The Trope of Invisibility and its Political Stakes College
Racial discrimination represents an issue which damages the foundation of any civilized society – it turns people against each other and has no basis except ignorance and thirst for power. Ralph Ellison’s “Invisible Man” approaches this problem through the eyes of a young black man, at the beginning of the twentieth century in America, an invisible entity without a voice in a divided society, in which political decisions are made by the white people in power.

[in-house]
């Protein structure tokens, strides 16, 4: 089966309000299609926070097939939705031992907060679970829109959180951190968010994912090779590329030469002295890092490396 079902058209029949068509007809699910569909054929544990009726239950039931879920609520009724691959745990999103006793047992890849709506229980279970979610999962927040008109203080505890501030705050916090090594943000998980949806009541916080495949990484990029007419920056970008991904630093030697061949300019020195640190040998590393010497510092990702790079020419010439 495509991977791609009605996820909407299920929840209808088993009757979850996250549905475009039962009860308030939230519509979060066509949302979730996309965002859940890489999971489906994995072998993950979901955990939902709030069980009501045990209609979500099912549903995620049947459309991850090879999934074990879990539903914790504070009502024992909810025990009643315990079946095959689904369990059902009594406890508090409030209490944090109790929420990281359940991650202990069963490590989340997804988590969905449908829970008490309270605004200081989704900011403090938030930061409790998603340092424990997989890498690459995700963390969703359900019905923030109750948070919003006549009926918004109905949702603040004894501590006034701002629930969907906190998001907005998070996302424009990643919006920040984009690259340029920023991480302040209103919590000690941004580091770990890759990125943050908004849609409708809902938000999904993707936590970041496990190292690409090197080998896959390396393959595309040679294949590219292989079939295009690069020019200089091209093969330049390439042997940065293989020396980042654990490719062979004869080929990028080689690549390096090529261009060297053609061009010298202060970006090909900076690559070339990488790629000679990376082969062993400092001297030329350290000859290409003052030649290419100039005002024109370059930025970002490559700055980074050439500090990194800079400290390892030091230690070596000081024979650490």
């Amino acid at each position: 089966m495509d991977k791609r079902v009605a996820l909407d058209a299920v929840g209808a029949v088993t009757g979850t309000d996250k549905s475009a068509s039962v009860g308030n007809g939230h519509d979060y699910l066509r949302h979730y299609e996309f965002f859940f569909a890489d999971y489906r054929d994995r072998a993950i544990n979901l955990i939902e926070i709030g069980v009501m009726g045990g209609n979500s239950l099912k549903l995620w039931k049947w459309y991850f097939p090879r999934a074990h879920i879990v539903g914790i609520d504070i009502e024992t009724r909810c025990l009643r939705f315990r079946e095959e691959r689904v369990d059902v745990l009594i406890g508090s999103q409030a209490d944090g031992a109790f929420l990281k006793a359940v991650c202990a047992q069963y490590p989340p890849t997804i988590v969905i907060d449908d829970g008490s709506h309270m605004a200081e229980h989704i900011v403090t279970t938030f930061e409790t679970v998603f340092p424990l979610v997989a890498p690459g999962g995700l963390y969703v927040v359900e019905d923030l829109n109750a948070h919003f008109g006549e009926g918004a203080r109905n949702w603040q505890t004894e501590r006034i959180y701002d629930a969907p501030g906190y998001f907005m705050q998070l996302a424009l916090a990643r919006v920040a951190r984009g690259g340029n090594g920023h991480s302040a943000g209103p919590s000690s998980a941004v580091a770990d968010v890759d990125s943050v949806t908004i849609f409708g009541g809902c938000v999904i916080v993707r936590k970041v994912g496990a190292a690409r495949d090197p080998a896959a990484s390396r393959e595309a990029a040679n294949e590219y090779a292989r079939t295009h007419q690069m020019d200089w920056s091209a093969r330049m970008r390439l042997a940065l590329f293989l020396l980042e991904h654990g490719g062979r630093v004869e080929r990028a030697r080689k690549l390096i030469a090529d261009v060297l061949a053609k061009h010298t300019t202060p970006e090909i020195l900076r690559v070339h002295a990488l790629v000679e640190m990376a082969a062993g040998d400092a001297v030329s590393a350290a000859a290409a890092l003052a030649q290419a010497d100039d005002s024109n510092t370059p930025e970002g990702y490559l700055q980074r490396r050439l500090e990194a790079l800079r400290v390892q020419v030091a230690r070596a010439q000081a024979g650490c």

The main character is appropriately given no name, being an epitome of all black people in America. After the Civil War and the 13th Amendment to the United States Constitution, African-Americans were officially freed from slavery, and during the reconstruction period which followed, they gained more influence in political and social circles. Nonetheless, the following years brought drastic changes due to the implementation of certain laws which took away many of their rights. The Invisible Man, as all black people in America, felt the outcome of these laws – although they were supposed to be equal to white people, they were not allowed to use the same facilities as them or to attend the same education institutions, they were prevented from gathering political or social...
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